http://marniemaclean.com/blog/tutorials.html#.Um_-wpFQY7I
http://www.chemknits.com/2010/01/how-to-make-knitting-chart-in-excel_9394.html
http://fleeglesblog.blogspot.com/search?q=charting+with+excel
http://anniebeeknits.wordpress.com/2011/06/06/charting-in-excel/
http://www.youtube.com/watch?v=T9dwuarghqE
https://colornotesyarn.com/create-knitted-design-chart-with-excel-spreadsheet/

one for google sheets:
http://fibercraftmama.blogspot.com/2014/10/making-knitting-charts-in-google-sheets.html

my posts on working with numbers with some edits recently added after review
https://alessandrina.com/2013/10/28/color-separations-using-mac-numbers-for-knitting/
https://alessandrina.com/2013/10/29/charting-knits-in-mac-numbers-program-2/
https://alessandrina.com/2014/09/03/creating-knit-graph-paper-on-mac-using-excel-and-numbers/

Punchcard design planning, new: these are not to scale but can serve as a base for planning repeats on paper, may print to size with some tweaking by splitting on more than one page. The first sheet is marked as a Brother factory blank single card would be, the second has same markings as the roll I purchased as a “Brother one”, that actually has row # 1 markings for Studio kms, so Brother knitters need to begin knitting on row # 3 punchcards.

I have revised the nearly to scale template from a previous post; the first is not for a full card but designed to fit on one sheet. There are 36 rows/ 180 mm high, by 108 mm wide, prints to scale on my printer. It is bordered in blocks of 6, with no row numbers: scale no numbers.  A second document includes an added 6 rows, brother numbers row markings on right and a column for notes such as lace arrow marks, etc, prints to scale on my printer scale card extra2

It is sometimes helpful to have help in tracking information for actions to be taken on specific rows ie for increases or decreases during knitting on specific rows, or for lock/carriage setting changes in more complex double jacquard (DBJ). Going the printed paper route, this PDF  tracks single rows, every 2, every 4, every 6, and every 8 for tracking such instructions on individual pages. They have enough blank area left to write in pattern name, stitch, cam settings, stitch size, yarn, etc. It may be helpful to include short cuttings of fiber used. Each page may be printed separately, with printer adjustments made if required with your software: tracking rows

Some rib setup with room for notes, in both P and H settings

Taking knitting machines apart

Once in a while, beyond deep cleaning, even taking the machine apart may be needed. I tackled my own punchcard machine recently, here are photos of the action in progress
Needles now back in, needle retainer bar restoration left to go. In case you choose to tackle the process on your own, some clear instructions may be found at Knittsings for Brother machines , and on Susan Guagliumi’s blog for Studio brand

For folks that prefer videos Roberta Rose Kelly has a series of maintenance related ones on youtube.

Matching patterns across sweater body and sleeves


There is a resurgence of circular yokes on the runways and market at the moment. My previous post discussed some of the considerations in knitting them. For those not up to working that particular way, there are variation in carrying the patterns around the body in continuous lines.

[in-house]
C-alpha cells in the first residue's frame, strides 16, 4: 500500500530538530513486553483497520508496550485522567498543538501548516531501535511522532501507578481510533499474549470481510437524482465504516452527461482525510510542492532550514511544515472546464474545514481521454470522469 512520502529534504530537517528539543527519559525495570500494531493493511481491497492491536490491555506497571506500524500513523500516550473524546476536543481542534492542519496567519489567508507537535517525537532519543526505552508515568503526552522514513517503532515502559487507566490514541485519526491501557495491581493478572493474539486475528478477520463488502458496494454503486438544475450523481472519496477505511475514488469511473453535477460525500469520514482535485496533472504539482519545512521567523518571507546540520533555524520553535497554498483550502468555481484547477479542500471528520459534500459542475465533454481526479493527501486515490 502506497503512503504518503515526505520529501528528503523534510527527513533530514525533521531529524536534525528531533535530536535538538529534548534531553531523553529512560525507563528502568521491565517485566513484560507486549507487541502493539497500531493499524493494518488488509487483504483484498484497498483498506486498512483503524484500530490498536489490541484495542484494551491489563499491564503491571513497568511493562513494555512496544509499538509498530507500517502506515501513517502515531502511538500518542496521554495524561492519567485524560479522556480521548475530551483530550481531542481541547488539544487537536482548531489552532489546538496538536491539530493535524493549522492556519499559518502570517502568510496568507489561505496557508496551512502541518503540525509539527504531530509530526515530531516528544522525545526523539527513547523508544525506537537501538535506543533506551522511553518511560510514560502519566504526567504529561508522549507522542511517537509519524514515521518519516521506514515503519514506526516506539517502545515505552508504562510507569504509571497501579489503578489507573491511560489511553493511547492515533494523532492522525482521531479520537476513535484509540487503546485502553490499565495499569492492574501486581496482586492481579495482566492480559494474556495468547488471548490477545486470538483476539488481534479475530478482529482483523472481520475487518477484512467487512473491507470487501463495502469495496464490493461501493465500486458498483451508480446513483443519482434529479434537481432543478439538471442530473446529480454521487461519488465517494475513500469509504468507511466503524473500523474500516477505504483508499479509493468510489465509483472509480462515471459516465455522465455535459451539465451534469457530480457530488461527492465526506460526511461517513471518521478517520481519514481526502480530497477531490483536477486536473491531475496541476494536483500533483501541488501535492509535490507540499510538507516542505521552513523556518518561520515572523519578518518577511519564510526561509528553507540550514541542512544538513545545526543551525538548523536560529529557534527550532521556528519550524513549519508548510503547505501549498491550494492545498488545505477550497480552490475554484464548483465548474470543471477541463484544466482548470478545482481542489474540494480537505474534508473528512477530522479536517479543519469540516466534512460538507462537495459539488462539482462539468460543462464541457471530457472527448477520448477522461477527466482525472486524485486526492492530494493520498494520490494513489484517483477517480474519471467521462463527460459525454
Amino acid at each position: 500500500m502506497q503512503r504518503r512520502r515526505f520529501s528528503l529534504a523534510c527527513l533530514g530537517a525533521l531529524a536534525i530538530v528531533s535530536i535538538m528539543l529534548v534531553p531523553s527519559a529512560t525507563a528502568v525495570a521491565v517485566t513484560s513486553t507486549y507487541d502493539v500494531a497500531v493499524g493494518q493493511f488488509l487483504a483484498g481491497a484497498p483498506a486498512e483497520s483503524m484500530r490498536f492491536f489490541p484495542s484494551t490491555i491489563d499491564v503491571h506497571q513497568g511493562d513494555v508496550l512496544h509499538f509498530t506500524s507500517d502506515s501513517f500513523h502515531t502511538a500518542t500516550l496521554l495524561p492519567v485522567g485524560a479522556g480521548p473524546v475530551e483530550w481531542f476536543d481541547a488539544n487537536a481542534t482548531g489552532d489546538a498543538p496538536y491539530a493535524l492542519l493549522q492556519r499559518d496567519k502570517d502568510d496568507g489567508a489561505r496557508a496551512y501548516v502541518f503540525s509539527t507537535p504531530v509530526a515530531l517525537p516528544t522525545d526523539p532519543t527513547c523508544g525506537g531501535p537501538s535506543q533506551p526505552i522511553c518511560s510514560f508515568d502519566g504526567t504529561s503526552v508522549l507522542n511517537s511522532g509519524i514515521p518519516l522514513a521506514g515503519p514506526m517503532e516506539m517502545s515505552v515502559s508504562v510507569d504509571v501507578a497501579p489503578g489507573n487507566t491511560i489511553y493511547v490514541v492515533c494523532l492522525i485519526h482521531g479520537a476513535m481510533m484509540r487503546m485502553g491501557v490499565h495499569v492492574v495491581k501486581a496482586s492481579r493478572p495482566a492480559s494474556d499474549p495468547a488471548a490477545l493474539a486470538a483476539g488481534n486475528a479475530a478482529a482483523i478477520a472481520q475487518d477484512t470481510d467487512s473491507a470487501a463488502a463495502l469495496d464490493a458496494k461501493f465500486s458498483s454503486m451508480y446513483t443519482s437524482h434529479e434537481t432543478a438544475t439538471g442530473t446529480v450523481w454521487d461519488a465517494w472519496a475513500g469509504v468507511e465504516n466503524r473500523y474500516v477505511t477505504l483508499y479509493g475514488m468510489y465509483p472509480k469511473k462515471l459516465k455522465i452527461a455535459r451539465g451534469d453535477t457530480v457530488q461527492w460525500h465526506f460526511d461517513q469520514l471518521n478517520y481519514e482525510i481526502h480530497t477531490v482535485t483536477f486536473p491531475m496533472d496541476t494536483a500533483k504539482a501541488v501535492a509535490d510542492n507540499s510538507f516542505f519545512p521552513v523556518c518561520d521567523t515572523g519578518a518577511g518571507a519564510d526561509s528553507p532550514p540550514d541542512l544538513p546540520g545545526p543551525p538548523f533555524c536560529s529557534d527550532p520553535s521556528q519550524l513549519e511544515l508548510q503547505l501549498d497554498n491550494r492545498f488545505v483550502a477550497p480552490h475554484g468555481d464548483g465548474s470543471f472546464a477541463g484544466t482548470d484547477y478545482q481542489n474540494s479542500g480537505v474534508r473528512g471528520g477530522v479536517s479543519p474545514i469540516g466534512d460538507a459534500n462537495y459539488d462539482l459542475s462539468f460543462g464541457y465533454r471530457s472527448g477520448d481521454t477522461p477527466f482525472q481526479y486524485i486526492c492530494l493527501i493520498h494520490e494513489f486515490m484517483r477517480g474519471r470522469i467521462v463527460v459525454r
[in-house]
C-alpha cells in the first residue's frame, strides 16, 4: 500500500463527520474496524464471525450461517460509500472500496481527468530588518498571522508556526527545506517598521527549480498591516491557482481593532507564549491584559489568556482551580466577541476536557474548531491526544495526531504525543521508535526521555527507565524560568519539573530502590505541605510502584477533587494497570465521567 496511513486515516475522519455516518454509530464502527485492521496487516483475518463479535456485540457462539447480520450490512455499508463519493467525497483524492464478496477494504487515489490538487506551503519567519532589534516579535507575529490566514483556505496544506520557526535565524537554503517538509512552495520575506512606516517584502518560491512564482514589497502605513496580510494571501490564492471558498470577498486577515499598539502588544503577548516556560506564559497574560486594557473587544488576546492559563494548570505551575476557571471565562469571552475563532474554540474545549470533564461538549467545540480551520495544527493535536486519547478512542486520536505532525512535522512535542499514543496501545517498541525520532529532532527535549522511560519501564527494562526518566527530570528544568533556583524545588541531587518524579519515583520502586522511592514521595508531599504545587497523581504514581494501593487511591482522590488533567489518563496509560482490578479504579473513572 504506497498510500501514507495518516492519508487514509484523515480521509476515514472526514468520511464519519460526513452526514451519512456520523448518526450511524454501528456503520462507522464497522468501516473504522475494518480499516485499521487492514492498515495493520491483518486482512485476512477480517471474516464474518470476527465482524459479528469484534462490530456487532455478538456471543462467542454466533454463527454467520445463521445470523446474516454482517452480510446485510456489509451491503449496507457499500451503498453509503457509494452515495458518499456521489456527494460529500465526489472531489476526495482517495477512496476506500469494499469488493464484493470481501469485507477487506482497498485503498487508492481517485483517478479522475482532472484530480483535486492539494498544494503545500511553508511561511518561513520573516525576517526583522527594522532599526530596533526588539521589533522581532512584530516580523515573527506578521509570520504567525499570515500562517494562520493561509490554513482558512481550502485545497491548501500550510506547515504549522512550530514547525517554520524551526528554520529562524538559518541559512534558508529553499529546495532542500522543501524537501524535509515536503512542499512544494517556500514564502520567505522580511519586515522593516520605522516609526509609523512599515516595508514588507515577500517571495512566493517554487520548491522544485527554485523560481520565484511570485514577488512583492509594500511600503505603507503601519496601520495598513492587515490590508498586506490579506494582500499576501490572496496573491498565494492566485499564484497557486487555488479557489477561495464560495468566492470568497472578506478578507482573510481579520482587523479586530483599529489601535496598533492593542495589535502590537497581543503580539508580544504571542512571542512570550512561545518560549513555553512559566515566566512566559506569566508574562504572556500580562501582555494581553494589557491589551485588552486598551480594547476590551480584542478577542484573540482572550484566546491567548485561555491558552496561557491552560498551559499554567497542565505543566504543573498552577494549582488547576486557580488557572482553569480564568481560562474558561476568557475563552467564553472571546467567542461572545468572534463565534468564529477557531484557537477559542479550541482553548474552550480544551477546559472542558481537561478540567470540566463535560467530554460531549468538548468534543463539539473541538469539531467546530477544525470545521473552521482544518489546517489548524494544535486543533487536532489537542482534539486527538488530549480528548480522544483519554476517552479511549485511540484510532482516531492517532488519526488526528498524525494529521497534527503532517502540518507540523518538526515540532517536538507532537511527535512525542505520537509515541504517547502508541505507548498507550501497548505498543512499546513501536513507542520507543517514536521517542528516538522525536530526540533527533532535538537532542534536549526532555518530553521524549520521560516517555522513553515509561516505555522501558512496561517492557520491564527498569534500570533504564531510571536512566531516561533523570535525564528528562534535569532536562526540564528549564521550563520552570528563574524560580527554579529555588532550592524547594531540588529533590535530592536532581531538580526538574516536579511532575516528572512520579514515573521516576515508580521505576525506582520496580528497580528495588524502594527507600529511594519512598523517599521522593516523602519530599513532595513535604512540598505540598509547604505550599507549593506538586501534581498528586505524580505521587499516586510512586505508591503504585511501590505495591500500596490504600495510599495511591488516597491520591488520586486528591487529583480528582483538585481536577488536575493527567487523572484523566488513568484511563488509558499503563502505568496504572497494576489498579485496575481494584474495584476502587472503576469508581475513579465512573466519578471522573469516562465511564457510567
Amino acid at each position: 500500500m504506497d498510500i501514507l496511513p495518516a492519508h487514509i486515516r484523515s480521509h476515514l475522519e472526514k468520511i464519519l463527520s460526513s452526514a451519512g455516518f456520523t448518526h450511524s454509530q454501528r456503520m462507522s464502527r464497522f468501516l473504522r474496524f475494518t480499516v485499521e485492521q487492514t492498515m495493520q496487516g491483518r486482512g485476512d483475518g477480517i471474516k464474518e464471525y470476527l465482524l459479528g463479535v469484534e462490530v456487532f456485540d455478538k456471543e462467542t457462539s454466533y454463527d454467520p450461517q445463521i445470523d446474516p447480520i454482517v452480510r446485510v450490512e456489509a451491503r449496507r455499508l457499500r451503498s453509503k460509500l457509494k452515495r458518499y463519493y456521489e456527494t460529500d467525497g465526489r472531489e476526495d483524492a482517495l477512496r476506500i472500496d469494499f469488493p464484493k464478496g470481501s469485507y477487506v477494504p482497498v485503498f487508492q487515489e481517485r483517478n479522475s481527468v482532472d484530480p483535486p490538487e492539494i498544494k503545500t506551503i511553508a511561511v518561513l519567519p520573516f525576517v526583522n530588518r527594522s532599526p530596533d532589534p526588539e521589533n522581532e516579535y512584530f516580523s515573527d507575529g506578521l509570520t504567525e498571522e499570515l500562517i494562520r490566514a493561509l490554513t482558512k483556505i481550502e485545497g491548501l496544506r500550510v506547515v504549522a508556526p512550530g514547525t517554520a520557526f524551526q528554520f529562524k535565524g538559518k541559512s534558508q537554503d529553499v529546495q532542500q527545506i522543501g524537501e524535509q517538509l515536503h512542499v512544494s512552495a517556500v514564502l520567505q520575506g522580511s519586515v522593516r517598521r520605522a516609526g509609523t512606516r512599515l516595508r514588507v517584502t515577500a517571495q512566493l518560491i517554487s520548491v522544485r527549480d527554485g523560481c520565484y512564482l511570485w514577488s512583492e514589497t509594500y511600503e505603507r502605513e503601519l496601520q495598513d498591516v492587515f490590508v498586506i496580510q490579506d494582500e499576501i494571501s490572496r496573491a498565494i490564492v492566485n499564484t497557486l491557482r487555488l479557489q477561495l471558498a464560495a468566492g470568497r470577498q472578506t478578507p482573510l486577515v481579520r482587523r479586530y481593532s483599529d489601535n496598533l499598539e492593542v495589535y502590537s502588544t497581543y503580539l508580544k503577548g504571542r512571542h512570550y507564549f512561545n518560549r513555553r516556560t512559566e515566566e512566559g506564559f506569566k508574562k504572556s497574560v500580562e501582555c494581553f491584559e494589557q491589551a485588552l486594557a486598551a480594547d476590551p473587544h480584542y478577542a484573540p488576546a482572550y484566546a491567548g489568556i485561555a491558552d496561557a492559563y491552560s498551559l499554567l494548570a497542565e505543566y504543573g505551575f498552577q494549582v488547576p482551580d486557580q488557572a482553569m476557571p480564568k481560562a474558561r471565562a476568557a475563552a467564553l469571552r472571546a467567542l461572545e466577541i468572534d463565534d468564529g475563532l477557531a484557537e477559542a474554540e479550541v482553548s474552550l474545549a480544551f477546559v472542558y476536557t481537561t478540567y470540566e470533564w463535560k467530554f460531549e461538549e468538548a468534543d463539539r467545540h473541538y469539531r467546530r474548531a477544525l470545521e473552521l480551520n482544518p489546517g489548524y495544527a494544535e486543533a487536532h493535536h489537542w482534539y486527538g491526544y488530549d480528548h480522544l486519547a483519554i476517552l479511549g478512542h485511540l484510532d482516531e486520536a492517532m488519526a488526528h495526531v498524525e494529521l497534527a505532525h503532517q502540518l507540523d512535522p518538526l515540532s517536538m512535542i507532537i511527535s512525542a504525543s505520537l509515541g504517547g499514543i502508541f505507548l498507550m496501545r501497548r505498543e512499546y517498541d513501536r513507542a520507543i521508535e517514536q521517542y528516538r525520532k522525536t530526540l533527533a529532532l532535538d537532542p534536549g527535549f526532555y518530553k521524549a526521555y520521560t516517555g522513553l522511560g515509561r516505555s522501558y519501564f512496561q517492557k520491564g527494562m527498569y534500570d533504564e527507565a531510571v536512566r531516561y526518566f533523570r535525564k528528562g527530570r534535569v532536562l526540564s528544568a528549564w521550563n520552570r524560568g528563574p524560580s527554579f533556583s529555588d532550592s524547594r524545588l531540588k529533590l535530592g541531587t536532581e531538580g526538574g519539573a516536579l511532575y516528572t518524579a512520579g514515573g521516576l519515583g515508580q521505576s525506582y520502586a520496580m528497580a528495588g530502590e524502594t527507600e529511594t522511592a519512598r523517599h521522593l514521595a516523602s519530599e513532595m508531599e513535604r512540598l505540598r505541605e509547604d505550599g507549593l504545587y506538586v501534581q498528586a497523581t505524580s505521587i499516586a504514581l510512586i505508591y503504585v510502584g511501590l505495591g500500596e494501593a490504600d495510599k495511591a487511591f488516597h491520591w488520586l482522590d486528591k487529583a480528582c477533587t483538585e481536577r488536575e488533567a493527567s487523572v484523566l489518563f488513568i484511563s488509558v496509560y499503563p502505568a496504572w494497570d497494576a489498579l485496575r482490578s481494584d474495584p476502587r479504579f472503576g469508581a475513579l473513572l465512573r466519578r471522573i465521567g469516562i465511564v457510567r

If raglan shaping is used, angular lines are created where patterns meet. All knit is essentially vertical striping. Raglan shaping should match both front and back of sleeve, the wider the raglan shape, the less sharp the stripe intersection. Striping in a traditional cap sleeve creates designs that move horizontally across combined body and arm at rest.

When designing a sweater with a shaped sleeve cap, knit a sample of your stripe pattern. An online stripe generator can help visualize stripe formulas, color ways, etc. If knitting fair isle use row counts for FI pattern height for stripe placement. It is helpful to have a 1 row, 1 stitch graph to plot repeats out. It does not matter if the grid is square or rectangular, providing that vertical and horizontal numbers are based on your gauge. Draw a line from armhole point to armhole on both pattern and sleeve, and there is your match. Work stripe pattern up from armhole line for your cap,  down from line for sleeve repeats.

In my theoretical sweaters the sleeve’s wrist edge is technically below the armhole to waistline length, so stripes need to be plotted accordingly, from armhole down.  The same method is used if single motifs or other variations in striping are involved. For single motifs, if matching them in body and sleeve cap, begin by designing them so they fit in the cap’s crown. Place motif in body and sleeve on same line, and plan the remainder of the sweater calculating from the armhole as for stripes, basing placement on numbers of rows in each design segment.

A collection of references to visit online:
Ravellings on the knitted sleeve By Jenna Wilson
<http://knitty.com/ISSUEfall04/FEATfall04TBP.html>
<http://knitty.com/ISSUEwinter04/FEATwin04TBP.html>
<http://knitty.com/ISSUEwinter05/FEATwin05TBP.html>
math calculators for knitting
https://itunes.apple.com/us/app/knit-evenly-calculator/id370449748?mt=8
“magic formula http://www.getknitting.com/ak_0603triangle.aspx
http://www.getknitting.com/ak_0603mfcalc.aspx#
http://www.getknitting.com/mk_0603frilled.aspx#

 

A bit of holding 4: intarsia and more

Picture knitting/intarsia may at times be achieved using holding techniques. As in any such knitting, supplies include extras such as bobbins, clothespins, or weighted clips, but no separate carriage. If the ribber is in use and one is working on a large piece, ribber covers allow the yarns to hang in front of the ribber bed.